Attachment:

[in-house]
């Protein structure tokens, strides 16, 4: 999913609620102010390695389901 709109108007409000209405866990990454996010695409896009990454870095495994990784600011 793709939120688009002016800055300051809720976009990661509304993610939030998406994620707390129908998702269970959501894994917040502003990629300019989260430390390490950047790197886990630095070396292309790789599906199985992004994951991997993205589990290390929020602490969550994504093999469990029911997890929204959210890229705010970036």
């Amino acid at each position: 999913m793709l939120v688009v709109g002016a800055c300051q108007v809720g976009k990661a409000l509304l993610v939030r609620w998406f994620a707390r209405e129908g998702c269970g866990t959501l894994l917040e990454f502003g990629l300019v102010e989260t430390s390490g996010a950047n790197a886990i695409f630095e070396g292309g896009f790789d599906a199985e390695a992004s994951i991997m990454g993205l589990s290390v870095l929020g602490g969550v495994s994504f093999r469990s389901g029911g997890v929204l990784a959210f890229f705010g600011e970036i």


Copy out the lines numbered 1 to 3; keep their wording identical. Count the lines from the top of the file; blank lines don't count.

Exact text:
[in-house]
């Protein structure tokens, strides 16, 4: 999913609620102010390695389901 709109108007409000209405866990990454996010695409896009990454870095495994990784600011 793709939120688009002016800055300051809720976009990661509304993610939030998406994620707390129908998702269970959501894994917040502003990629300019989260430390390490950047790197886990630095070396292309790789599906199985992004994951991997993205589990290390929020602490969550994504093999469990029911997890929204959210890229705010970036």
């Amino acid at each position: 999913m793709l939120v688009v709109g002016a800055c300051q108007v809720g976009k990661a409000l509304l993610v939030r609620w998406f994620a707390r209405e129908g998702c269970g866990t959501l894994l917040e990454f502003g990629l300019v102010e989260t430390s390490g996010a950047n790197a886990i695409f630095e070396g292309g896009f790789d599906a199985e390695a992004s994951i991997m990454g993205l589990s290390v870095l929020g602490g969550v495994s994504f093999r469990s389901g029911g997890v929204l990784a959210f890229f705010g600011e970036i």